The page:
The crush of the crowd was full of anticipation. Hundreds of red baseball caps surrounded us, all holding their numbered tickets and waiting to hear their number to be called.
In the booth, we stood fast, tossing out offerings of t-shirts to keep the swelling crowd appeased as they waited for the appointed hour. It was tough going; the RDO and CentOS shirts were flying out, while oVirt shirts were slower to be distributed.
Then, it was time. The drawings for the four prizes–two Go Pros and two Bose sound systems–were successful, and the happy prize winners went their separate ways and the sea of red hats dissipated, blending with the rest of the OSCON floor crowd.
Running a booth at a major show like OSCON is a lot of fun, but also a major endeavor for any organization, even one of the more successful open source companies on the planet. The logistics of getting such a booth set up and running smoothly is, frankly, beyond me. I constantly marveled at the work done by Jennifer Madriaga and her intern Abby Cameron from our events team for this conference. I just showed up and talked about OSAS. They did all the real work.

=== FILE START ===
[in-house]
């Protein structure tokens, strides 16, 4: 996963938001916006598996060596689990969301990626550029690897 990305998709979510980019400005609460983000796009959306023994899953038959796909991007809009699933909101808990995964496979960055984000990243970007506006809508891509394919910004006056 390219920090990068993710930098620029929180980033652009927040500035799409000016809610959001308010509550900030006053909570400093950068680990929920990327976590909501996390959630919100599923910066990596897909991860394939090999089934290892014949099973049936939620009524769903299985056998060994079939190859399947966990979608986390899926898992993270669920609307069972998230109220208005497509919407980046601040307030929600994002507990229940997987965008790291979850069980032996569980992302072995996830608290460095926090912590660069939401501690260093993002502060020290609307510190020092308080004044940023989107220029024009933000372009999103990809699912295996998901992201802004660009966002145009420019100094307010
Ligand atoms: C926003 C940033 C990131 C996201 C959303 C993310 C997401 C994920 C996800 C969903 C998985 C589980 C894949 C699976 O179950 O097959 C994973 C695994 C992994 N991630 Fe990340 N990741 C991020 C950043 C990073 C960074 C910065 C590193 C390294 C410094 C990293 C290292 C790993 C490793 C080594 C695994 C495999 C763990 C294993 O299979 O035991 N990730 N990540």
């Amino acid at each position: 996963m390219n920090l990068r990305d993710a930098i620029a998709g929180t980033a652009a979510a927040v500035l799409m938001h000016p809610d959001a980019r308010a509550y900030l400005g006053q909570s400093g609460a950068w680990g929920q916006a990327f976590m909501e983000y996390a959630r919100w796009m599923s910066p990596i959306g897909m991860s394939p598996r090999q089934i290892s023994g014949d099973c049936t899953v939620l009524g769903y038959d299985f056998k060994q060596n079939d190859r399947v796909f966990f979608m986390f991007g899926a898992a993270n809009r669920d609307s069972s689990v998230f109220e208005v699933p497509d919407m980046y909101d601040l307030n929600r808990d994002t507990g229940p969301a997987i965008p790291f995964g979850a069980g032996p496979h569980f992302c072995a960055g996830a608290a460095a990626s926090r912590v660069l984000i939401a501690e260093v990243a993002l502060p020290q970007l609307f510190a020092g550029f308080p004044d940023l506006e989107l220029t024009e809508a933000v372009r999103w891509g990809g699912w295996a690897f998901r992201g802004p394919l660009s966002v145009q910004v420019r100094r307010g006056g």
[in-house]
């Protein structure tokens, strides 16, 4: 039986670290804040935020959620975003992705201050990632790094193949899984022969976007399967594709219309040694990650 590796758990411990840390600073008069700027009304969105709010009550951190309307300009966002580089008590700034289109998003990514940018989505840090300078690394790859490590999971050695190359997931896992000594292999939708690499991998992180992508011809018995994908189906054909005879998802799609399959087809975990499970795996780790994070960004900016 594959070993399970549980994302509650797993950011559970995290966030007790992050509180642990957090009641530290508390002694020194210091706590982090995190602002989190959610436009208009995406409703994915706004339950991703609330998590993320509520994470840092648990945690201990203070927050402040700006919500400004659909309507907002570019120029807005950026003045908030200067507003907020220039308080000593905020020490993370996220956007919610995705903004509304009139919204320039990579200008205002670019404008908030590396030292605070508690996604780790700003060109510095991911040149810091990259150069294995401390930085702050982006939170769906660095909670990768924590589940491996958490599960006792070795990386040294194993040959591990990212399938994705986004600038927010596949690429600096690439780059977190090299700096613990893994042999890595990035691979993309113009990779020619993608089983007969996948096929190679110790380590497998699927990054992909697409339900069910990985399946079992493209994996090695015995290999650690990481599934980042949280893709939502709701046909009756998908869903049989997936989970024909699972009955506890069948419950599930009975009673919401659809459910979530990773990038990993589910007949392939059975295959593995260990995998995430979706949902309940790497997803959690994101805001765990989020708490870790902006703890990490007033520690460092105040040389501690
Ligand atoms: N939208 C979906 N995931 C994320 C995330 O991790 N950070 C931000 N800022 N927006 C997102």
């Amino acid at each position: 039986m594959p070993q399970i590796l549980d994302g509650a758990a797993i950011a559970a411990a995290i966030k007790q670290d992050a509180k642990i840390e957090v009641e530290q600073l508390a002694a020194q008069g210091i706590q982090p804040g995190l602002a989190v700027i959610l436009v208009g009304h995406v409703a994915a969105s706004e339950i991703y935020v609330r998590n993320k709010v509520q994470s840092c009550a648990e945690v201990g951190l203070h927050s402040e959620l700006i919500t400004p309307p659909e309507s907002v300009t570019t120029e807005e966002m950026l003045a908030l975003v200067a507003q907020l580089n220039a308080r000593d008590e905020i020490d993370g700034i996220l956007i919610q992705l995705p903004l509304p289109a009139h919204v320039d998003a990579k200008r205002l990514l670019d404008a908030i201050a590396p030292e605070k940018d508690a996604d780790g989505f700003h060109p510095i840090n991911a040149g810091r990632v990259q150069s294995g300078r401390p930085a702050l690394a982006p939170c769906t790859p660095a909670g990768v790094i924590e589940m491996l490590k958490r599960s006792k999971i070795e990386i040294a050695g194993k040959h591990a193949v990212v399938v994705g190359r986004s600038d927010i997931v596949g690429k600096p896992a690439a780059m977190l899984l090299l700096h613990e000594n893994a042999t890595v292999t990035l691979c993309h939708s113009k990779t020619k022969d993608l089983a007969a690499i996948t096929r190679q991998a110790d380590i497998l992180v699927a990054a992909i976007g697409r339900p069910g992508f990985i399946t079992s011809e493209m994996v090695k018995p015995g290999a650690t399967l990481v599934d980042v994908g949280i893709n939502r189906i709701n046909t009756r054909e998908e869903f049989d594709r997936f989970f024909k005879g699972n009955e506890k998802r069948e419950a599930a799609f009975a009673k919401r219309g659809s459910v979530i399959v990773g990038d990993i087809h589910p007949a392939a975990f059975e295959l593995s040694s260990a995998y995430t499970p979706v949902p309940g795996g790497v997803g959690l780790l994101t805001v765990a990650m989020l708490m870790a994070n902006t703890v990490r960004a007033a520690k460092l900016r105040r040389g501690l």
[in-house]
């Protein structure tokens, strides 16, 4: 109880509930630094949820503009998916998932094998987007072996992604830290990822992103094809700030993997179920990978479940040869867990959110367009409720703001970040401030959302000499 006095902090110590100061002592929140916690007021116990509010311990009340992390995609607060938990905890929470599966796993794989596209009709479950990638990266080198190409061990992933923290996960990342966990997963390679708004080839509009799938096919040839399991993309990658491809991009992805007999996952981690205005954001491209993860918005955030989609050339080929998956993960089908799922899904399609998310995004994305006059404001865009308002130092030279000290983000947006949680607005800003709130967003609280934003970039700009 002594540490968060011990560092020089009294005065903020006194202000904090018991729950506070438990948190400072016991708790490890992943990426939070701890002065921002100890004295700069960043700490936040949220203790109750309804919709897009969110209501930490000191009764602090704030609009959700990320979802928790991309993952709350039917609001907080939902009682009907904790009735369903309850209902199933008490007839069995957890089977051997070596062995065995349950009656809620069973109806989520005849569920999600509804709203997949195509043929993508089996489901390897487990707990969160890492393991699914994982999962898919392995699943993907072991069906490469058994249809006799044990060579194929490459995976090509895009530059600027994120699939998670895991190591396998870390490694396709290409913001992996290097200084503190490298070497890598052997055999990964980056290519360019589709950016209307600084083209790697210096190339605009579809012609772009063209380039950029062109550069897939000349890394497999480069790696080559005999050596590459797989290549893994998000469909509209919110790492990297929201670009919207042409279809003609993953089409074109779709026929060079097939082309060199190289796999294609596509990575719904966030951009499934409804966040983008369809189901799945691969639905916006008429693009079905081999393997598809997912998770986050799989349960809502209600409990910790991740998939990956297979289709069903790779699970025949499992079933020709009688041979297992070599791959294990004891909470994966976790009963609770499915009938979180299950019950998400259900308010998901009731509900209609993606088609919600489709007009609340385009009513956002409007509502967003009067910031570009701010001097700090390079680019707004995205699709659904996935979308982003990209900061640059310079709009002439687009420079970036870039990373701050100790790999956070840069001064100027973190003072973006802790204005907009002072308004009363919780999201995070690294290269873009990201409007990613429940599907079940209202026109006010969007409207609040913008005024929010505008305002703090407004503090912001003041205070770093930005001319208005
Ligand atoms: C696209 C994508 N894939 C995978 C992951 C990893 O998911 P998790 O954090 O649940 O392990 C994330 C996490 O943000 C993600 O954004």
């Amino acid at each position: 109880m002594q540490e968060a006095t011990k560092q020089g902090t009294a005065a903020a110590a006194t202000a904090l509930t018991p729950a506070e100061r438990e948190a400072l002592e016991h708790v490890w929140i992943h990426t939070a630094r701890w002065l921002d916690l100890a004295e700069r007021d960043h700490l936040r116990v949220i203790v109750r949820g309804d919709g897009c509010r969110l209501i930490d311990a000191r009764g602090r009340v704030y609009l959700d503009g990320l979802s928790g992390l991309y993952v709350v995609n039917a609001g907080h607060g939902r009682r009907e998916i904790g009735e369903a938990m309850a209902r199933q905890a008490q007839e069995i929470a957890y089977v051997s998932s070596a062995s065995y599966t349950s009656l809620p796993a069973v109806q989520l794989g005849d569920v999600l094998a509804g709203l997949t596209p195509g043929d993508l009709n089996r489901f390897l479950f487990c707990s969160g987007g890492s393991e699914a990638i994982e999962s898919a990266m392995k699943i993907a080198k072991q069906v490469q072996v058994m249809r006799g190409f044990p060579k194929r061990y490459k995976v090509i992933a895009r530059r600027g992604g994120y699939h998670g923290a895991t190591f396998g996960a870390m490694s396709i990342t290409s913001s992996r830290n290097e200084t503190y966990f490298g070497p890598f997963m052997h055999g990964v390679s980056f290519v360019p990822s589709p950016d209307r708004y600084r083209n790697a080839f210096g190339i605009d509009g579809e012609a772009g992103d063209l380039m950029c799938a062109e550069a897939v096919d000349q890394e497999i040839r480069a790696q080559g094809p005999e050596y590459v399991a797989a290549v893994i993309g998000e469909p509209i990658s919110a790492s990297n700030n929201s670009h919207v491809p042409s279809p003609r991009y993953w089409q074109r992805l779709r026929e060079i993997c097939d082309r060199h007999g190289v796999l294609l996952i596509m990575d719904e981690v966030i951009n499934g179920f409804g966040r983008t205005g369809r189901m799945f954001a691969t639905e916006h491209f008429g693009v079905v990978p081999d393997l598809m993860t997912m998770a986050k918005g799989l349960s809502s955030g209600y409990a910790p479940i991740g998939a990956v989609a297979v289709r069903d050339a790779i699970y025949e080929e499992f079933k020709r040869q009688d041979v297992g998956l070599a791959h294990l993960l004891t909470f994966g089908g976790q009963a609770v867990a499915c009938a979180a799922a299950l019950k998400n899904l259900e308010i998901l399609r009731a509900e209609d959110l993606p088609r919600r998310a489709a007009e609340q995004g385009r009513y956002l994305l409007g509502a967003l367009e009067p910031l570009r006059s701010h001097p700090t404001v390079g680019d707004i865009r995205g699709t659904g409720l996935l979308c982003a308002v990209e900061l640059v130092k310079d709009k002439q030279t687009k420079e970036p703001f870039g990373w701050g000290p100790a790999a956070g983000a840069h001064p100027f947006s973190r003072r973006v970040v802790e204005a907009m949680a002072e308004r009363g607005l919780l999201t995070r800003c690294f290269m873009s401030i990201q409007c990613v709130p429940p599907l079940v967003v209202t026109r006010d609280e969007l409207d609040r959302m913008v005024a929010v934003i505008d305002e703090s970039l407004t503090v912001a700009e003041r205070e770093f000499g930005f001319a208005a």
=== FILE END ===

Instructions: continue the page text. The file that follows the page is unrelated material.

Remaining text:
Overall, we had a great feeling coming away from talking to the all the great visitors to the booth, giving the many Red Hat presentations in the schedule, and having all the Marvel fans join us for Gluster's special showing of Ant-Man.
OSCON is about to undertake a big move to Austin, Texas from its ubiquitous home in Portland, Oregon, thanks in no small part to the success of the event and to the overwhelming success of open source in the commercial sphere. That success is to be expected and events like OSCON, LinuxCon, FOSDEM, as well as the many great community-based regional events such as SCALE, Texas Linux Fest, and All Things Open reflect that achievement.
Many of us here in OSAS and, indeed, Red Hat, will miss the hospitality of the Rose City, with its Beer Fest, interesting donuts, and wonderful culture that seemed perfectly suited for free and open source software. This transition will have its bumps, to be sure, but such growth and change is expected in a world where open source is no longer the outlier, but the norm.